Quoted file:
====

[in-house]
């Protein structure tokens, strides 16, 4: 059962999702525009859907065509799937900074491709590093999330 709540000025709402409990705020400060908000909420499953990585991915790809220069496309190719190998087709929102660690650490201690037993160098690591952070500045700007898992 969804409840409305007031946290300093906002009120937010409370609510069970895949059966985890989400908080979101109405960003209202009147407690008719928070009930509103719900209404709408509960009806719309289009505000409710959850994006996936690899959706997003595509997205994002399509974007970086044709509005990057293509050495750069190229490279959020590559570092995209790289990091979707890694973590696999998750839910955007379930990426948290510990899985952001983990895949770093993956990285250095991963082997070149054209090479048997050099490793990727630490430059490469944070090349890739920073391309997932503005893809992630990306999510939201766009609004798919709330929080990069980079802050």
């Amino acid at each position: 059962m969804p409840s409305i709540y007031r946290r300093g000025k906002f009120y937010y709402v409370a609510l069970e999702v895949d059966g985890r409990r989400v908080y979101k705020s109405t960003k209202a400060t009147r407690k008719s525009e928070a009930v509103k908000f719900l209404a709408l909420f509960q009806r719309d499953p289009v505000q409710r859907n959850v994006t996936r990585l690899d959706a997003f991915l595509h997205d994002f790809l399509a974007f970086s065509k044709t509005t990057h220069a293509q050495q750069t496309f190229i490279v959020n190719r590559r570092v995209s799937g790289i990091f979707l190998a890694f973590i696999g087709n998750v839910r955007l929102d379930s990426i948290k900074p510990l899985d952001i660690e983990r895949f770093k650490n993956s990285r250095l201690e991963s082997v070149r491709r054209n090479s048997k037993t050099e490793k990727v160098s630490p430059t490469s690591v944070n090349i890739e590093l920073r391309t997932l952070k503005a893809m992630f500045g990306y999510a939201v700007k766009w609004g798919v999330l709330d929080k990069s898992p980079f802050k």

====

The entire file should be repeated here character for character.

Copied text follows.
[in-house]
């Protein structure tokens, strides 16, 4: 059962999702525009859907065509799937900074491709590093999330 709540000025709402409990705020400060908000909420499953990585991915790809220069496309190719190998087709929102660690650490201690037993160098690591952070500045700007898992 969804409840409305007031946290300093906002009120937010409370609510069970895949059966985890989400908080979101109405960003209202009147407690008719928070009930509103719900209404709408509960009806719309289009505000409710959850994006996936690899959706997003595509997205994002399509974007970086044709509005990057293509050495750069190229490279959020590559570092995209790289990091979707890694973590696999998750839910955007379930990426948290510990899985952001983990895949770093993956990285250095991963082997070149054209090479048997050099490793990727630490430059490469944070090349890739920073391309997932503005893809992630990306999510939201766009609004798919709330929080990069980079802050």
């Amino acid at each position: 059962m969804p409840s409305i709540y007031r946290r300093g000025k906002f009120y937010y709402v409370a609510l069970e999702v895949d059966g985890r409990r989400v908080y979101k705020s109405t960003k209202a400060t009147r407690k008719s525009e928070a009930v509103k908000f719900l209404a709408l909420f509960q009806r719309d499953p289009v505000q409710r859907n959850v994006t996936r990585l690899d959706a997003f991915l595509h997205d994002f790809l399509a974007f970086s065509k044709t509005t990057h220069a293509q050495q750069t496309f190229i490279v959020n190719r590559r570092v995209s799937g790289i990091f979707l190998a890694f973590i696999g087709n998750v839910r955007l929102d379930s990426i948290k900074p510990l899985d952001i660690e983990r895949f770093k650490n993956s990285r250095l201690e991963s082997v070149r491709r054209n090479s048997k037993t050099e490793k990727v160098s630490p430059t490469s690591v944070n090349i890739e590093l920073r391309t997932l952070k503005a893809m992630f500045g990306y999510a939201v700007k766009w609004g798919v999330l709330d929080k990069s898992p980079f802050k």